The following terms reflect the culture of the Church of the Brethren, a denomination grounded on the principles of Anabaptism and founded through the Pietist efforts of Alexander Mack, in the summer of 1708 near the small German village of Schwarzenau. This resource is not an exhaustive compilation of all denominational terminology, which might also be garnered from other Brethren works, such as the Brethren Encyclopedia, Brethren Bibliography, European Origins, Brethren in America, Ephrata Cloister, 19th Century Acculturation, Brethren Timeline, Brethren Groups, and Brethren Genealogy. You are encouraged to share your comments, suggestions, or corrections with the Web Administrator.
Jesus washed the feet of the disciples while celebrating His last Passover. He finished this act of humility by saying: For I have given you an example, that ye should do as I have done to you, John 13:15. Why this act was done is a matter of theological conjecture but the most often cited reason is the dispute that arose among the disciples concerning who was the most important: And there was also a strife among them, which of them should be accounted the greatest, Luke 22:24. Feet washing is not only an act of humility but it is also one of self denial. Since Judas did not leave this gathering until at least verse 30, Jesus had washed the feet of the very one who would betray Him. Thus, our Lord truly put into practice His very own teaching from the Sermon on the Mount: Love your enemies, bless them that curse you, do good to them that hate you, and pray for them which despitefully use you, and persecute you, Matthew 5:44. Washing the feet of another person is a very important segment of the Brethren observance of Love Feast and Communion. Not only does it adhere to Jesus' admonition to follow His example, but it enforces upon each person the continued remembrance that no individual is more important than another.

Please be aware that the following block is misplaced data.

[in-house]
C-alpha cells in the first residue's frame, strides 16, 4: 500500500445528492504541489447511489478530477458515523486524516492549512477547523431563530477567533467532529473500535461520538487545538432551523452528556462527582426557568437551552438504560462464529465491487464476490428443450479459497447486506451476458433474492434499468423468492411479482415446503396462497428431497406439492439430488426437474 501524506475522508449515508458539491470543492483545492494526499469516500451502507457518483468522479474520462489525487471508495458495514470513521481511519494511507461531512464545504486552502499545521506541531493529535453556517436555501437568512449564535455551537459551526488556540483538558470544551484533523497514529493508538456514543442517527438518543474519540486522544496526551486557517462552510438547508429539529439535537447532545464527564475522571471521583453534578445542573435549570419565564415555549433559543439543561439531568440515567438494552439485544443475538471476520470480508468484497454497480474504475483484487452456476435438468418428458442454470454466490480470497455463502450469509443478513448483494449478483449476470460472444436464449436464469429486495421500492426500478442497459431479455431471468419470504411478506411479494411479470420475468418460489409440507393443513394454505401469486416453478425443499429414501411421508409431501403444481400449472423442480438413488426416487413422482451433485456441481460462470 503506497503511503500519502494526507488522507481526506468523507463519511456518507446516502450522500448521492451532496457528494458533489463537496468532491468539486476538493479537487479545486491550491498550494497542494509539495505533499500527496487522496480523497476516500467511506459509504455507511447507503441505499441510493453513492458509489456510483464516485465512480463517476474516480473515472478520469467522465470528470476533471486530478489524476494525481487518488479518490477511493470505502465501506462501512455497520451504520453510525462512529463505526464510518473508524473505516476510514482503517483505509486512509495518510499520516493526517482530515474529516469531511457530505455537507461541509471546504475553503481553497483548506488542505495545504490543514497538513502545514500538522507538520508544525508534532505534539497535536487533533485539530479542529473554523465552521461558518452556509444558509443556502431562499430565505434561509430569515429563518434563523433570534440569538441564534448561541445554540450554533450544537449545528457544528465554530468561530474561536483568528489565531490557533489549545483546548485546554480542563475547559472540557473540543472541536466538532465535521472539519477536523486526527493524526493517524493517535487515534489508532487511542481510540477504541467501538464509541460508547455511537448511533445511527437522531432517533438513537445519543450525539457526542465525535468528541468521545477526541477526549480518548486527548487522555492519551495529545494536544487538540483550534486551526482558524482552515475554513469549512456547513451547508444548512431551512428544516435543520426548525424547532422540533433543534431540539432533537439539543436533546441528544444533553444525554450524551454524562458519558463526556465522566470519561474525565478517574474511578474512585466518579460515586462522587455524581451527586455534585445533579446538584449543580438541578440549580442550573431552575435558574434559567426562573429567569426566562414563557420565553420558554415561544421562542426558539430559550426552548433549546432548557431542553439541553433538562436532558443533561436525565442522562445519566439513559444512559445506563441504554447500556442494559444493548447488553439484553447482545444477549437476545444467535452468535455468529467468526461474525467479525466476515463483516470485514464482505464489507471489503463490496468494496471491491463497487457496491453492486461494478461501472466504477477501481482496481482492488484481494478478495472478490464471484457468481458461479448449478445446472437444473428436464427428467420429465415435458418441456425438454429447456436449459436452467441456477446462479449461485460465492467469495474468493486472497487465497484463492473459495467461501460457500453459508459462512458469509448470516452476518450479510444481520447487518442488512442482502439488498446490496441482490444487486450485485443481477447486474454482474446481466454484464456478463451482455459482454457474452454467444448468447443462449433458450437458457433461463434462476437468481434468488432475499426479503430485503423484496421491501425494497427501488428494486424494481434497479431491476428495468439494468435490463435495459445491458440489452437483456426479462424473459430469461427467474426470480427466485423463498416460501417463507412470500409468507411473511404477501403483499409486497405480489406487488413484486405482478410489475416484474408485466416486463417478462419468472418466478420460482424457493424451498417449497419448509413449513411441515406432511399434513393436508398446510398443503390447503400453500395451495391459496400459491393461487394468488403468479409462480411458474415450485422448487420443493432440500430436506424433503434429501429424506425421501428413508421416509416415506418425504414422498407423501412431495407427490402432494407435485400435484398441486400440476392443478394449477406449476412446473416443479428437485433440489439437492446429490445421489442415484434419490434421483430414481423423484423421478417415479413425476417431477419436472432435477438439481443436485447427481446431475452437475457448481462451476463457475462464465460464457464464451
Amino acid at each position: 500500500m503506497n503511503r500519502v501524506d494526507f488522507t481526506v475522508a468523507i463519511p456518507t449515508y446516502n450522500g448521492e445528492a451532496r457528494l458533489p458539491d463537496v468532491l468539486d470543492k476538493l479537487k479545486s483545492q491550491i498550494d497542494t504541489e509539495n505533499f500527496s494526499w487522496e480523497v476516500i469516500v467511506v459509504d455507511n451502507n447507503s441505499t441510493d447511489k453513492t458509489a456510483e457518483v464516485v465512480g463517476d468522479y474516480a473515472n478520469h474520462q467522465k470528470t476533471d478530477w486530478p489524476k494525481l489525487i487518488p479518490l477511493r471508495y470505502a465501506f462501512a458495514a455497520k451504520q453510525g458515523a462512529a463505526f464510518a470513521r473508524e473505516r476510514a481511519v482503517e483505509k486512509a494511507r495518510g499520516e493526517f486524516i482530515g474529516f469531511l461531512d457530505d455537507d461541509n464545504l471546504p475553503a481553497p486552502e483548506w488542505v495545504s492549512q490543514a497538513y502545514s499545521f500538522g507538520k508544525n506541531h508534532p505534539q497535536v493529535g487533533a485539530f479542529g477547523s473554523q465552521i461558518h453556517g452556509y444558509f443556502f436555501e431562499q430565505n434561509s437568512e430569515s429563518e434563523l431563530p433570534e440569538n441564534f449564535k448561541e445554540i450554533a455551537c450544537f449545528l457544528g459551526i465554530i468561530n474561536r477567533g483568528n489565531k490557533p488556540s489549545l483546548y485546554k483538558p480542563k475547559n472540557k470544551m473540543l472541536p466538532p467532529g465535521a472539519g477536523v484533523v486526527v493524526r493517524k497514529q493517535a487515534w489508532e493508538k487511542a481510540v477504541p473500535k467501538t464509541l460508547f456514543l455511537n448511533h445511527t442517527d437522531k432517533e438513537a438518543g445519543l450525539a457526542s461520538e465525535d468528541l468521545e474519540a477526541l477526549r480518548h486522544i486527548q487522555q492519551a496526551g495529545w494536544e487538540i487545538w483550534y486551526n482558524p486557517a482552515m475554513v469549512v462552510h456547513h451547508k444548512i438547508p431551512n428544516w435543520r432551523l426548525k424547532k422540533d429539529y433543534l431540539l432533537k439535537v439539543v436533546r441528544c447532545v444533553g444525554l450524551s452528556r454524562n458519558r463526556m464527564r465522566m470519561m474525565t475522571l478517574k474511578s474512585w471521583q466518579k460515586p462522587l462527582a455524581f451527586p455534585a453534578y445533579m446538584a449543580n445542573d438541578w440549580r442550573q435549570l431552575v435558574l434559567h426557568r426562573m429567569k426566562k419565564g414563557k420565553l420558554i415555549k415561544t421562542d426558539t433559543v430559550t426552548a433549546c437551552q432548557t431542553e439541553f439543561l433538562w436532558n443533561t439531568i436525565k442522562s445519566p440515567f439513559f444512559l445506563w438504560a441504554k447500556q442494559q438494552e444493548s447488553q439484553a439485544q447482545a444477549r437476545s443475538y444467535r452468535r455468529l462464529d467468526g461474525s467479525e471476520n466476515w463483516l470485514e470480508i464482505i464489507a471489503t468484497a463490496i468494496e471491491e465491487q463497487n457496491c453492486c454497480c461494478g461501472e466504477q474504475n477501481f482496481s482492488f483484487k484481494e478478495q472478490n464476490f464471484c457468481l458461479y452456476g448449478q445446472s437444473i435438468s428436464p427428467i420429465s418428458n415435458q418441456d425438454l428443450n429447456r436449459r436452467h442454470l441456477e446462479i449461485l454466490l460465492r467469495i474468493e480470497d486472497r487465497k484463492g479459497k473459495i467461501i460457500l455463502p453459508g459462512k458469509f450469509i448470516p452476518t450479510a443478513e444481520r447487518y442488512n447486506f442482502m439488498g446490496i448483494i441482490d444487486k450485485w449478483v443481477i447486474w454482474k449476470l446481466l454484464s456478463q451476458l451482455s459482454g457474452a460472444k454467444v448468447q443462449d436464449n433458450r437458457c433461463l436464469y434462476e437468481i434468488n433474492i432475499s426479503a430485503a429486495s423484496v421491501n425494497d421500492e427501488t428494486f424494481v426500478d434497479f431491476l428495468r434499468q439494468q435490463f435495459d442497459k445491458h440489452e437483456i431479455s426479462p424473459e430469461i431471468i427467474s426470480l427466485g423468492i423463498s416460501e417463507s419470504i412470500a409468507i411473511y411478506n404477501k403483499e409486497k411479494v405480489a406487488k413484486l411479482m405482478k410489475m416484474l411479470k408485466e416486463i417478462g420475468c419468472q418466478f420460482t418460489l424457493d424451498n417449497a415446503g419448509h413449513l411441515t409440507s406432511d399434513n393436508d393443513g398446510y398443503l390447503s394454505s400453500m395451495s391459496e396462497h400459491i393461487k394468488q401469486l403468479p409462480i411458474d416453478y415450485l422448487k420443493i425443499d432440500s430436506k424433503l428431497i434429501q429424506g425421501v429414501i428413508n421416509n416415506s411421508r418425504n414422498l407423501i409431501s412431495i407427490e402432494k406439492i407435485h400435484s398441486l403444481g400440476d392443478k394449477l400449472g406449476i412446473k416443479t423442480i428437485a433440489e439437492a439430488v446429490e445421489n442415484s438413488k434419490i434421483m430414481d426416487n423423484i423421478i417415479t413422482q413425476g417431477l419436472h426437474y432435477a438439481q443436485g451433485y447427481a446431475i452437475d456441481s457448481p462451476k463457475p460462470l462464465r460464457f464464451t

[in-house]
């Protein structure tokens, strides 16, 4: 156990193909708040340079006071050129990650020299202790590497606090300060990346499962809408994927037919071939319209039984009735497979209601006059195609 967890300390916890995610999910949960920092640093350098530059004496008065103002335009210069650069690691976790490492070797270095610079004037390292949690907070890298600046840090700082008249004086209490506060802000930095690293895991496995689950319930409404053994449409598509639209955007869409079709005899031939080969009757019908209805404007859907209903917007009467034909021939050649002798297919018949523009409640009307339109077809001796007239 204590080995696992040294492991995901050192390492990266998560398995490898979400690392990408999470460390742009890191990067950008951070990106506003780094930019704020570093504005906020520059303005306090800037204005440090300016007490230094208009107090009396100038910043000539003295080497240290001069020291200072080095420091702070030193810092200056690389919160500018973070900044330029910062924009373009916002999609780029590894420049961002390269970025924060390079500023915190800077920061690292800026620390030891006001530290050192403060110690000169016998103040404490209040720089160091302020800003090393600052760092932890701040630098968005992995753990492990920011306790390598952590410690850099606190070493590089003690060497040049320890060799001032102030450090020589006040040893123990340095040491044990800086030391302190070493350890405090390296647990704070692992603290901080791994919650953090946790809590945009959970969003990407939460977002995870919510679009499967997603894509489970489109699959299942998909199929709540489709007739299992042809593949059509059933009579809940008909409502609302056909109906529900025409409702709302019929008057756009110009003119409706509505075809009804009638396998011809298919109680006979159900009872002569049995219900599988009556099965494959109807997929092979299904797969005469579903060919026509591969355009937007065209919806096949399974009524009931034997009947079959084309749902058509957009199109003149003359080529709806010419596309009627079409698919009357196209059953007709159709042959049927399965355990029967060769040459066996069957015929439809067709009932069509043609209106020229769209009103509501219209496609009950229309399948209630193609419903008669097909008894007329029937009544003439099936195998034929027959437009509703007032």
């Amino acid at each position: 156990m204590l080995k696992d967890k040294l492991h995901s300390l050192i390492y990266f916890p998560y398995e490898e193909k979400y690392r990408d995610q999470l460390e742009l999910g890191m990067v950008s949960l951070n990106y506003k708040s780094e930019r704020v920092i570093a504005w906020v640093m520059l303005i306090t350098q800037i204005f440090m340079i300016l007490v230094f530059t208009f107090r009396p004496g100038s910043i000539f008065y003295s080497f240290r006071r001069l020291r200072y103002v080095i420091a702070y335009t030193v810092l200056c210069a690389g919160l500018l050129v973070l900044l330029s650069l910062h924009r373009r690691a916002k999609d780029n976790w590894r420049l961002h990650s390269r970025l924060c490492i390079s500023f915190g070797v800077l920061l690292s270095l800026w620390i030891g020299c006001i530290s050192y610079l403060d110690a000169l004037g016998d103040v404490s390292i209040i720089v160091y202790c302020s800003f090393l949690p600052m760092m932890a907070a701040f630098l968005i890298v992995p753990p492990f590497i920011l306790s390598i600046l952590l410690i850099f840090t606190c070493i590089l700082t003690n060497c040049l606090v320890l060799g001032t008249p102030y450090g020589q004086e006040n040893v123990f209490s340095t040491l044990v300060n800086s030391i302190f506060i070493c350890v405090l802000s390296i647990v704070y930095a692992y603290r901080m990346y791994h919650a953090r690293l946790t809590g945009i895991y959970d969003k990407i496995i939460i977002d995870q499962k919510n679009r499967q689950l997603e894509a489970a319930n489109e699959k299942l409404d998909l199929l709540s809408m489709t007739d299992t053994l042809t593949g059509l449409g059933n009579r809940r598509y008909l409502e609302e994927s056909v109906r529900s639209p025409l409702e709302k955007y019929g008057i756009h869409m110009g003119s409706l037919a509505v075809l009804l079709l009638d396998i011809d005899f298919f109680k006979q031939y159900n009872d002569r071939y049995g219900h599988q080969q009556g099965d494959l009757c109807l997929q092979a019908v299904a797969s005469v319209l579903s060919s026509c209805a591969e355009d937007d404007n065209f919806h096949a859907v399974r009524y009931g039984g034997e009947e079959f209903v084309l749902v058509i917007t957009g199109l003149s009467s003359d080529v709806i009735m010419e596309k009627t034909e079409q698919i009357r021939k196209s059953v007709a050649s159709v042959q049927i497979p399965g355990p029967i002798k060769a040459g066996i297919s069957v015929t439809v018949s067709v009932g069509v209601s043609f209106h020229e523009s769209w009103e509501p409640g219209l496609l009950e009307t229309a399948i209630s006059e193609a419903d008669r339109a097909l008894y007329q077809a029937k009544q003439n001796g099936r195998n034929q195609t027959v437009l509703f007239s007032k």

Two methods of Feet washing have been practiced among Brethren in America: Single mode and Double mode. The chief difference being that the Single Mode involves each person and the Double Mode does not. Single Mode is probably observed by most Brethren because it is more inclusive.
A genealogical member organization established in 1966, and sponsored by the Historical Committee of the Church of the Brethren. Some of the primary functions of the FOBG is:
The Fellowship cooperates with the Historical Committee and the Brethren Historical Library & Archives (BHLA) in building up the genealogical collection of the Library. Members are encouraged to donate family genealogies or other genealogical resources, published or unpublished, to the Fellowship. These are reviewed in Brethren Roots and then are added to the holdings of BHLA, where they are available to researchers.
Each year at the Church of the Brethren Annual Conference an exhibit booth is maintained throughout the Conference on behalf of the Fellowship. The officers invite the help of members in staffing the booth. Persons wishing to volunteer or having materials they would like to have displayed should contact the president. Members are invited to stop at the booth, get acquainted, and see what is on display. The dates for the Conference are announced each year in Brethren Roots.
Members are encouraged to contribute records of Brethren cemeteries, both in their home areas and in areas where they research. Many of these are already listed and have been placed in local libraries or historical societies. The Fellowship needs help in locating and obtaining copies of these records. Other Brethren cemeteries have never been listed. Fellowship members can perform a real service to other researchers by recording the information from the stones before they disappear.
A mission program working in cooperation with Heifer Project International to raise money and consciousness about poverty and hunger throughout the world. Point of focus is often a small coin bank in the form of an Ark, that is given to children for collection.